The weather has finally broke and the storms have subsided. Fifty mile per hour winds and heavy rains are not very conducive to morning walks and especially taking photos. But this morning it was 43 degrees F, no wind and no rain!
One of the problems with walking and trying to get good landscape photos is timing. This morning I could tell that there was going to be a good sunrise.
I headed out the door and beat feet for Ebey Prairie for a photo I’ve been wanting to take. On the way I saw the sunrise happening but I hadn’t reached my target yet. While it’s a pretty sunrise there seems to always be things in the way.
Here you see the sunrise with all the power poles and power lines in the way.
When I finally reached the spot I’d hoped for the sunrise photo it had fizzled. You’ll just have to superimpose an image if the first photo over this one. I think it would have been great!
Oh well maybe next time.
Thanks for joining me this morning and now onward to the weekend!
It’s amazing what eight degrees warmer will do for getting my butt out the door and walking. This morning it was 30 degrees F so I hit the bricks.
I got out a little before sunrise so I headed for Ebey Prairie in hopes of catching a nice sunrise and it did not disappoint. “Here Comes The Sun”!
I have taken a number of photos of this old garage/shed and every time it looked worse and worse. This morning was pretty much the end of the line. It still makes for a nice photo but not much of a shelter.
On the way back home St. Mary’s Catholic Church caught my eye. Here’s a little history on this beautiful old church.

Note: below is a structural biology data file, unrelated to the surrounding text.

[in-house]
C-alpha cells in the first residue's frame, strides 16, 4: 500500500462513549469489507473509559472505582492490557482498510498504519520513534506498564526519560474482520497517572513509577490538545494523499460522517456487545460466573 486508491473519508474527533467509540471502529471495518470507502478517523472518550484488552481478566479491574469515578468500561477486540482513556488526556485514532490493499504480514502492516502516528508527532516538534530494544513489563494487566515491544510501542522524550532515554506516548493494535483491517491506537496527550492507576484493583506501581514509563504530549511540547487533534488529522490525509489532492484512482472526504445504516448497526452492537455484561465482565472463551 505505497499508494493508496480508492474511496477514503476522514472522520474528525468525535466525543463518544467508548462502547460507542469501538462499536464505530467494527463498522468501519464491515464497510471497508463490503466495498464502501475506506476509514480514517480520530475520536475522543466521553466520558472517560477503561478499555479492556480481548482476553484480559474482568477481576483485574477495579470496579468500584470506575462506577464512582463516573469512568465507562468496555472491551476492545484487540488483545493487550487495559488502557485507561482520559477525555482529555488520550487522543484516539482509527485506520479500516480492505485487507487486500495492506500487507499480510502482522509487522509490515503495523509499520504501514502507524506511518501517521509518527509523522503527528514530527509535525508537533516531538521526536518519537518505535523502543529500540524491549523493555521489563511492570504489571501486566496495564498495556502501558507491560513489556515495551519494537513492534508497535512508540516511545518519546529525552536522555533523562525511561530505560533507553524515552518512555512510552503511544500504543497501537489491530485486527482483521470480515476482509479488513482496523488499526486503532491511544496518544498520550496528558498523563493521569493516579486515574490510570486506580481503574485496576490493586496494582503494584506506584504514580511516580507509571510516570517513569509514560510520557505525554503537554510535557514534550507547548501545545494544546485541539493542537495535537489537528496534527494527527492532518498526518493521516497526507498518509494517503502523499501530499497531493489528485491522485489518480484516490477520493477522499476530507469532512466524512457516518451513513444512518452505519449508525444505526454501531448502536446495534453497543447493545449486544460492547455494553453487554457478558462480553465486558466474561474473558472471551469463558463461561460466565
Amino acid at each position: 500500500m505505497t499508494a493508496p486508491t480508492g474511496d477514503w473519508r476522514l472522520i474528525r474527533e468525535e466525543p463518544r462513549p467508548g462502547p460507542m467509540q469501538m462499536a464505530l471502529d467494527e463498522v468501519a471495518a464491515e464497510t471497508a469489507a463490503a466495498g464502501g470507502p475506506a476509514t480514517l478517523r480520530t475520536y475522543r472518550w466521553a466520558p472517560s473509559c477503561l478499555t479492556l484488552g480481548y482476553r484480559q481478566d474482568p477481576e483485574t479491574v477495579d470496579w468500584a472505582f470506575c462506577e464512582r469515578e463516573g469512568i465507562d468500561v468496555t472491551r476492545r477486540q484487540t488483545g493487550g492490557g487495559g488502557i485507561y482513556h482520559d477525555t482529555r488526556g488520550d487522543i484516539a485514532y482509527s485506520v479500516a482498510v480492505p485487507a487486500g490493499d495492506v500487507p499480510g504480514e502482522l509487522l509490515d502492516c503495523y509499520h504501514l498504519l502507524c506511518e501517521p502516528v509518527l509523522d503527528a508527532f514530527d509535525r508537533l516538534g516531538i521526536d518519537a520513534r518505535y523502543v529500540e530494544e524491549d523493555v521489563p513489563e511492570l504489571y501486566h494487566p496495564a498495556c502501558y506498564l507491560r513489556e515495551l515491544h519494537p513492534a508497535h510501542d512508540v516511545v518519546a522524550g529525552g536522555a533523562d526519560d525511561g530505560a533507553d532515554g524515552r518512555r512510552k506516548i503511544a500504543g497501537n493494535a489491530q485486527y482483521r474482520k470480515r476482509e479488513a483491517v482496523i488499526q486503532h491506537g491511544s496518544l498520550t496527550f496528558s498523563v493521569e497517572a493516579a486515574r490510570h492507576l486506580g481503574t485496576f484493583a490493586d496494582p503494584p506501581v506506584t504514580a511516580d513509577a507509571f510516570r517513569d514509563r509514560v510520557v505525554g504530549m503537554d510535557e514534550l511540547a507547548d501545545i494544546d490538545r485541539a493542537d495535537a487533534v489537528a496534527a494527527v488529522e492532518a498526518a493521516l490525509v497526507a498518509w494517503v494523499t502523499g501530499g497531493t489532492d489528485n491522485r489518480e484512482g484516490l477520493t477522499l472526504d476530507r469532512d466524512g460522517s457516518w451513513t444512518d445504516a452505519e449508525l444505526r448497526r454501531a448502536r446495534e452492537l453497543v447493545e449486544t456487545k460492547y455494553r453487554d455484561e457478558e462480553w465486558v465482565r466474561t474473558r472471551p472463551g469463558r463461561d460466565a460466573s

In January, 1889, a committee was appointed to solicit money ($1000) to build a church, and in June of 1889 they began building.
The church was officially dedicated as the “First Congregational Church of Coupeville” on January 26, 1890.
In the year 1890, there arrived in Coupeville a bell from the McShane Bell Foundry of Baltimore, Maryland. It weighed 800 pounds, was made of “bell metal” – i.e. 80% copper, and 20% tin, and cost $205.00. It was a gift to the church and was inscribed as follows: “O Come, Let Us Worship” Presented to the First Congregational Church, Coupeville by T.W. Calhoun & E.J. Hancock 1890.
In June of 1934 the Congregational Community sold the church and dormitory to the Catholic Church for $1500. The new Catholic Church was named St. Mary’s, and her pastor was Fr. John E. O’Brien.
I hope you have a great weekend and will come walk with me again next week!
This morning turned out great and I hope you enjoy the walk.
Being a “walking” photographer it can be hard to time things with the sun and the weather. There are just so many variables that change so quickly.
Some days it looks promising and like last Friday which was a wash out. Other days start to develop but by the time I get to a good spot it has fizzled.
This morning it looked a little iffy with lots of clouds around but as I got closer to the prairie I could see that sun was just kissing the tops of the Olympic Mountain Range. I kept walking faster and faster to try and find the best photo spots. I was almost running the last mile. But it was all worth it.
Instead of it fading fast it just kept getting better and better. This was taken above Ebey’s Landing overlooking Admiralty Inlet with the Port Townsend Lighthouse just below the Olympics.
There is a historical marker just above Ebey’s Landing, where I took the above photo, that tells of the location where Colnel Isaac N. Ebey was not just “killed by Indians” but beheaded. I don’t remember the whole story but it was a revenge killing for the killing of a chief’s son. Ebey did not kill the chief’s son but was in a position of power so they chose him to get even.
On my way back I spotted my friends Al-the-Walker and Deborah walking the high ridge along Ebey Reserve. I’m sure they were getting a spectacular view from up there.
Here’s how far away they were and then the closest I could get with my telephoto.
And that starts the last week of January 2016, hard to believe. Thanks for walking with me I always enjoy the company.